An elderly man gets a visit from a new home health aide – one with added benefits!
First impressions count. Especially at the start of a new job. It’s a chance to let your professionalism shine, and prove why you were hired in the first place – while demonstrating your top notch skill-set first hand.
This is the situation young Bambi finds herself in at the beginning of Chris Beadnell’s comedy short, Outcall.
A new girl at her agency, Bambi’s got to impress her boss, and satisfy her clients – totally. As we join her in her new venture, she’s preparing to meet a new customer. Is the girl dressed properly? Check. Does she know what her task entails? Double check.
But when she arrives at the address, confusion rears it’s ugly head. Because this locale isn’t your usual meet for Bambi’s line of work. And not a typical client either.
It’s not often you get an 82-year-old man named John requesting the following from a 20-something girl:
So I have a shave, a back wash
and a massage. That’s what we’re
Then Bambi realises something else: the senile senior… stinks on ice! So she adds a quick shower to the list of on –the-job services, and gives the octogenarian a wet scrubbing. In the shower. Buck naked. An experience John relishes. Ah, customer service at its best!
But halfway through the shaving routine, two major twists run this train right off its tracks:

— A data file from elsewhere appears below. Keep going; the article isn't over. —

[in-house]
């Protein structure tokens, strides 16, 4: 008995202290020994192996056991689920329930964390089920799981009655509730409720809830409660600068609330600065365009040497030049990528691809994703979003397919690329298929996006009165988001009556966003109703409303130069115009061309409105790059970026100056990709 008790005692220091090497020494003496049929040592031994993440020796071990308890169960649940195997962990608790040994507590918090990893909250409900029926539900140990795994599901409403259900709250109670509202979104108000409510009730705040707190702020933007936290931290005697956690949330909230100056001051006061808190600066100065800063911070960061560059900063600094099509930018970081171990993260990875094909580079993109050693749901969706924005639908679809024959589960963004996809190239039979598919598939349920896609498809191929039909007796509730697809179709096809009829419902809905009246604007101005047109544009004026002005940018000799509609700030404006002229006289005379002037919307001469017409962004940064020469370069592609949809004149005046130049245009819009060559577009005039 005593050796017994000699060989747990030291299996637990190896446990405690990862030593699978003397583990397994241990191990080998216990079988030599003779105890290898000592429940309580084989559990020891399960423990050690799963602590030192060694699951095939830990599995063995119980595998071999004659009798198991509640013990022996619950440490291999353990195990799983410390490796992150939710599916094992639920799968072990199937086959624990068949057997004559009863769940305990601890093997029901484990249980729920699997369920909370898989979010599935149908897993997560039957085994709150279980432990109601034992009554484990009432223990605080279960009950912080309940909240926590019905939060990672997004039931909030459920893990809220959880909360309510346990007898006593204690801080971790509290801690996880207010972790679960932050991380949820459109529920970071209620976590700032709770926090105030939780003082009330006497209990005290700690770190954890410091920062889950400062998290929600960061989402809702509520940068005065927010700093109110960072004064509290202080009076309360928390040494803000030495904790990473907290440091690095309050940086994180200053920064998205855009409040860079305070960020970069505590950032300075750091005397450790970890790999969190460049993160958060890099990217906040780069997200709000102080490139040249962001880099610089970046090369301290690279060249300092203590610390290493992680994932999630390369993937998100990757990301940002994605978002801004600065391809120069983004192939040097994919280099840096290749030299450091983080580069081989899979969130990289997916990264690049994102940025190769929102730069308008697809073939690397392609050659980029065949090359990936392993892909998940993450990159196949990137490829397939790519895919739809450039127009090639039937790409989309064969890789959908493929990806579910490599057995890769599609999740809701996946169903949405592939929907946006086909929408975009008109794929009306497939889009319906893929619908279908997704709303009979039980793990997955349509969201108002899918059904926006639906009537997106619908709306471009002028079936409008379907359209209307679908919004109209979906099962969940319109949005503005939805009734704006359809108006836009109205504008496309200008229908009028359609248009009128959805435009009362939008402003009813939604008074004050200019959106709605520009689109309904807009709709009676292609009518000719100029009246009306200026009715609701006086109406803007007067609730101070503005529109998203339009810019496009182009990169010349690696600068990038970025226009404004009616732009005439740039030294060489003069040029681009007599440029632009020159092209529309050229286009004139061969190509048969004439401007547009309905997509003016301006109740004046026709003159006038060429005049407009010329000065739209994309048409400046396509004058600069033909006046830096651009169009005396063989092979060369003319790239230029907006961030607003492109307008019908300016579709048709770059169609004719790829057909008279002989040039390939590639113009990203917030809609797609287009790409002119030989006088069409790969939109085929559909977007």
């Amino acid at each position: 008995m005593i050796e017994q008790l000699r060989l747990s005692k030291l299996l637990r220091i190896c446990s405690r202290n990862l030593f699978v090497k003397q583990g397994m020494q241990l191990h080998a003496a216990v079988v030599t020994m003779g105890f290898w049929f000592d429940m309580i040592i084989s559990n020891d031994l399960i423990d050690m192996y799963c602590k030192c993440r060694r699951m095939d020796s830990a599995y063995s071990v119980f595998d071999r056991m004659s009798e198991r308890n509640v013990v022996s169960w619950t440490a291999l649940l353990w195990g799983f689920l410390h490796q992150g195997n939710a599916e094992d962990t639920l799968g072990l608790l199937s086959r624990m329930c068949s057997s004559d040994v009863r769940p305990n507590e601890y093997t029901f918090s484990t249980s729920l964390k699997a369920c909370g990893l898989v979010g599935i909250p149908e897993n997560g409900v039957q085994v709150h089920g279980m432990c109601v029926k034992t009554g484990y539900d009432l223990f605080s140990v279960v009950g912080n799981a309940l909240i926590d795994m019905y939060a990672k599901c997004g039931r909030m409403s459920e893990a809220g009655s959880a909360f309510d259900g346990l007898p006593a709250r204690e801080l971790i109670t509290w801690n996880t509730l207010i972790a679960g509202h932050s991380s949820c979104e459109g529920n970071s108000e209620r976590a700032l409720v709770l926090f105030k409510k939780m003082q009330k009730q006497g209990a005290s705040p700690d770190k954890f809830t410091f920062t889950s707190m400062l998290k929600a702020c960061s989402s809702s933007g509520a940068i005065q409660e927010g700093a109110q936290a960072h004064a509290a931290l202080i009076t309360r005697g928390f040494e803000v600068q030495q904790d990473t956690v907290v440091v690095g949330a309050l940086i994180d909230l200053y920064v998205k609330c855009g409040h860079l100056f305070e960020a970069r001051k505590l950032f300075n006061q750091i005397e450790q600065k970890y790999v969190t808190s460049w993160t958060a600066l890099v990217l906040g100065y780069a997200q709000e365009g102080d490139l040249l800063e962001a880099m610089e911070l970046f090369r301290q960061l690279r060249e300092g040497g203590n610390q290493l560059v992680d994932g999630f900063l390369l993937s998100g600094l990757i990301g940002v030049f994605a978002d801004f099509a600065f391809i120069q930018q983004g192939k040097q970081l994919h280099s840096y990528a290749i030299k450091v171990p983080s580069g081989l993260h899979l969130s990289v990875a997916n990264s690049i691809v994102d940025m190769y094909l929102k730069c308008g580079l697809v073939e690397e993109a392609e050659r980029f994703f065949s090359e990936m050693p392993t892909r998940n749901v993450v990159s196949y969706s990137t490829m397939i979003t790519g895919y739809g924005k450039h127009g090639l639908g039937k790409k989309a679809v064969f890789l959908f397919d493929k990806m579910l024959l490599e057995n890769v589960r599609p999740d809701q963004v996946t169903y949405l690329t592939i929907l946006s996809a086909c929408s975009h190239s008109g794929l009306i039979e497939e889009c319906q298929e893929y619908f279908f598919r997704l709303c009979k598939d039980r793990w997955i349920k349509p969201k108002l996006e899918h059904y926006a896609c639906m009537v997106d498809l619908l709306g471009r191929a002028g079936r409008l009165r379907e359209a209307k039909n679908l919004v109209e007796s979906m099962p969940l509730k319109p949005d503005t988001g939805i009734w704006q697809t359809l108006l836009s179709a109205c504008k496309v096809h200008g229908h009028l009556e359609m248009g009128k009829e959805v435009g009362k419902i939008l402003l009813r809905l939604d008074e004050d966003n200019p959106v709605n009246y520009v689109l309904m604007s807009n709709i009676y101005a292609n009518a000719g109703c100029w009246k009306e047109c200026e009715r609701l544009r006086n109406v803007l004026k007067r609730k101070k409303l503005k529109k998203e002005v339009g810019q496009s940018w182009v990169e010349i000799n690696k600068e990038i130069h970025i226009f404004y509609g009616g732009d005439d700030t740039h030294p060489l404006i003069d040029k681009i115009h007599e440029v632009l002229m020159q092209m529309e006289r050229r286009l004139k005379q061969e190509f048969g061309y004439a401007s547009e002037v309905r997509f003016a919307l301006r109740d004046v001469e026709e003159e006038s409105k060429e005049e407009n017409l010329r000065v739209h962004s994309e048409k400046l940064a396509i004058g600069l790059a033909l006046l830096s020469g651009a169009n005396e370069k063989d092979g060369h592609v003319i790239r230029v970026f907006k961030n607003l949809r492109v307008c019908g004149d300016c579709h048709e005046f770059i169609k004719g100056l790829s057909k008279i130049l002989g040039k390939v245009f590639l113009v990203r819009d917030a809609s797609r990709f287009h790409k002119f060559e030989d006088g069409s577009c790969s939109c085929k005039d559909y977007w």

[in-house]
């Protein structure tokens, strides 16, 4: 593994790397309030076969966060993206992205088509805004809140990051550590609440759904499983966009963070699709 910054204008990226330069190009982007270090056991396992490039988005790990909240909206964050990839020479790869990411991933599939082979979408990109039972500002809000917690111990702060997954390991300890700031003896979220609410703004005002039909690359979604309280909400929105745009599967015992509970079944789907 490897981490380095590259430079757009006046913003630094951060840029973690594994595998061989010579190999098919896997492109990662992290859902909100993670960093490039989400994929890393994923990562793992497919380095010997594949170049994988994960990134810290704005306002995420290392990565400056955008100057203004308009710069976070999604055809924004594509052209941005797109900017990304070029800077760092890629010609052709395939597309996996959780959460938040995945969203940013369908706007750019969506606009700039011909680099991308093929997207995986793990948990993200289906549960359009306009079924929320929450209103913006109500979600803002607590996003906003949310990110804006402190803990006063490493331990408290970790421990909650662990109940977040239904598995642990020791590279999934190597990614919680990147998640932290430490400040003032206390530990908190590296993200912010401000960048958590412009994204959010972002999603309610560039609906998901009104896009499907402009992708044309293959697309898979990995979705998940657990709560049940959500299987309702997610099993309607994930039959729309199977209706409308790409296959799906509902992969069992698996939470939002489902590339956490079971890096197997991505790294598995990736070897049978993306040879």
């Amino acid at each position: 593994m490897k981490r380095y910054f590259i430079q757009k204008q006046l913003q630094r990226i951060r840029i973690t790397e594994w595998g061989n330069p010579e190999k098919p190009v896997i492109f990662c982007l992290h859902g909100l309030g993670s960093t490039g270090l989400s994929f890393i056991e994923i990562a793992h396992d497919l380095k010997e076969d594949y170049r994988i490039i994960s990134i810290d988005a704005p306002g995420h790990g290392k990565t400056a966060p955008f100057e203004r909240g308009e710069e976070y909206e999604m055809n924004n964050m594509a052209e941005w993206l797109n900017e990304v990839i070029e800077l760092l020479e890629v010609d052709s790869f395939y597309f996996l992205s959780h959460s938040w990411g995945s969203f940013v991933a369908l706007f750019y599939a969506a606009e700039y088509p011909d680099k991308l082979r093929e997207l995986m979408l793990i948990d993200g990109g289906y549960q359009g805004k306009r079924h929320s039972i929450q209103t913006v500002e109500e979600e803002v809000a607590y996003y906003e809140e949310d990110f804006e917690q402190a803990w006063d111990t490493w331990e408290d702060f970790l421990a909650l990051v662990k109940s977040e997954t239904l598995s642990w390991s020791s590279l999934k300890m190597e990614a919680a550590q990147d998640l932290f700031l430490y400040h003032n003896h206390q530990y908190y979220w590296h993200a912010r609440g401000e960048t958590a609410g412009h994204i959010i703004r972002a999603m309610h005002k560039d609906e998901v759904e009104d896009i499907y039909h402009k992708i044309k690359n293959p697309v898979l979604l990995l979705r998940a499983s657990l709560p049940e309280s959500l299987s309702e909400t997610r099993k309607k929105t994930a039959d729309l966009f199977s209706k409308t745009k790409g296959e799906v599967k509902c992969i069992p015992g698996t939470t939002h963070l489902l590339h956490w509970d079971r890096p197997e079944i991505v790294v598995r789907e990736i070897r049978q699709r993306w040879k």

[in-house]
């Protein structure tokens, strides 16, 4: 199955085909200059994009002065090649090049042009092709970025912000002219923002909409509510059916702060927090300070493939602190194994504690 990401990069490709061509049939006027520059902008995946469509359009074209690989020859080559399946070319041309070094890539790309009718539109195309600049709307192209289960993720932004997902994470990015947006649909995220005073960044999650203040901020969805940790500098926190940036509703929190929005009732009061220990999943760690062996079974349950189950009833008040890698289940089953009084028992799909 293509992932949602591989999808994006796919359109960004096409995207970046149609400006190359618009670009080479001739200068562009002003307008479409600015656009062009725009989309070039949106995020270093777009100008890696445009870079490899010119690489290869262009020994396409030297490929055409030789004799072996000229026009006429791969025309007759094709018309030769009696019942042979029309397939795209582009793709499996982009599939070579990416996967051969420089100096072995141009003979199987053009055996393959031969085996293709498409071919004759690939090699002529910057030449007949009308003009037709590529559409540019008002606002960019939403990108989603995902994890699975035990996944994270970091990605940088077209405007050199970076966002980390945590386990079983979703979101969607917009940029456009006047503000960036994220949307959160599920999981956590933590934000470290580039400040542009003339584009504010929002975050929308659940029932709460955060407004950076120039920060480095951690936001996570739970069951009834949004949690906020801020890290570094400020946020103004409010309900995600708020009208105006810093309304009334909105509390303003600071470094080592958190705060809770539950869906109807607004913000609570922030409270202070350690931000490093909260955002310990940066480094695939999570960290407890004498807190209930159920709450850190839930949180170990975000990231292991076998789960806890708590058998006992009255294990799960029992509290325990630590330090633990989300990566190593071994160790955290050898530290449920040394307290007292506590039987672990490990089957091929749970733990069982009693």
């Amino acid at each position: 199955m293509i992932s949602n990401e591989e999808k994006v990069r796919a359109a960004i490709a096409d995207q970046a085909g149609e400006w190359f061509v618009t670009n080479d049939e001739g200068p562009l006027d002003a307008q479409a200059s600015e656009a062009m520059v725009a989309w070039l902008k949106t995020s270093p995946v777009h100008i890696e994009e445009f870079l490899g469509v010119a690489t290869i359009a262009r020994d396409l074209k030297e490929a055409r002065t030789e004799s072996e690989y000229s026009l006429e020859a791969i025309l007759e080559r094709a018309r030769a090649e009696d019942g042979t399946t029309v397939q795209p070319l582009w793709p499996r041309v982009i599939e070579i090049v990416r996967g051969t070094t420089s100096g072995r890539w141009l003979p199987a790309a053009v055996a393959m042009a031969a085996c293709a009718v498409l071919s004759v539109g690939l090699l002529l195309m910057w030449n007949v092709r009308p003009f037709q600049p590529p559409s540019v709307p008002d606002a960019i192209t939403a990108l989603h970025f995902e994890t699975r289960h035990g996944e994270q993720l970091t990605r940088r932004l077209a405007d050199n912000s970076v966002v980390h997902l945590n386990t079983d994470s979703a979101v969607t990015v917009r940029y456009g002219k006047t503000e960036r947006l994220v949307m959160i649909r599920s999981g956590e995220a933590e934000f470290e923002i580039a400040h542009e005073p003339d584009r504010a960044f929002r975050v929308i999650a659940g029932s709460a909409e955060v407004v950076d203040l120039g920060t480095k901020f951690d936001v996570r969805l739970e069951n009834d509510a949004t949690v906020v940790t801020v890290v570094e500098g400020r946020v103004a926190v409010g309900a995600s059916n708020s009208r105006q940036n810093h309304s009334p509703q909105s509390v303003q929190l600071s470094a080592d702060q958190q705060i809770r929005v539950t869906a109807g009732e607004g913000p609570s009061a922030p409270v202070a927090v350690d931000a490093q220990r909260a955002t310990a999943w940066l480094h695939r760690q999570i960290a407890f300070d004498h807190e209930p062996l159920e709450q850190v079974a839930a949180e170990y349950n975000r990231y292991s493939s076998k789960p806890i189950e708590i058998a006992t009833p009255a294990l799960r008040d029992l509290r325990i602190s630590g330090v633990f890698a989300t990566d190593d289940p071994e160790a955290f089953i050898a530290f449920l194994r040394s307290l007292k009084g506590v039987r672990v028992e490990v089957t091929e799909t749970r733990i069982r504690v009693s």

Bambi’s phone rings.
There’s a hurried knock at the door.
Maybe that’s coincidence. Or these events are connected. But if so – how? Only one person knows for sure, and that won’t be you…until you read the script!
This certainly ain’t a family friendly short, but it’s audience-friendly all the way. That ridiculous shower scene is a total gem: providing a mix of amusing/mature entertainment… with clever plot revelations along the way. It’s not often you see those two adjectives in the same sentence, but Outcall weds them instantly. Now, all it needs is the perfect Minister (um, “Director”) to finish the job… even if Bambi can’t.
Pick this one up, and you’ll be called in to many award ceremonies! With satisfied “clients” all the way!
Budget: Pretty low. Your primary priority: two great actors… with great comedic timing and chemistry!
About the writer, Chris Beadnell: With a 30+ year paramedic career, bearing witness to the complete spectrum of human emotion, I would use the creativity of writing as an escape from the reality of such a high pressure occupation. Most of my writing was never seen by anyone except a very select group of family and friends, and sometimes not even them. However, a serious eye injury in 2015 had me off work for months and the boredom of not working gave me the time and desire to learn the craft of script writing, and the stories locked in my mind finally had an avenue to flow. Chris can be reached out Cbeadnell (a) ymail.com or ChrisBeadnell.wordpress.com. Check out his other works.
Read Outcall (7 pages in pdf format)
This screenplay may not be used or reproduced for any purpose including educational purposes without the expressed written permission of the author.
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About the reviewer: Hamish Porter is a writer who, if he was granted one wish, would ask for the skill of being able to write dialogue like Tarantino. Or maybe the ability to teleport. Nah, that’s nothing compared to the former. A lover of philosophy, he’s working on several shorts and a sporting comedy that can only be described as “quintessentially British”. If you want to contact him, he can be emailed: hamishdonaldp (a) gmail. If you’d like to contact him and be subjected to incoherent ramblings, follow him on Twitter @HamishP95.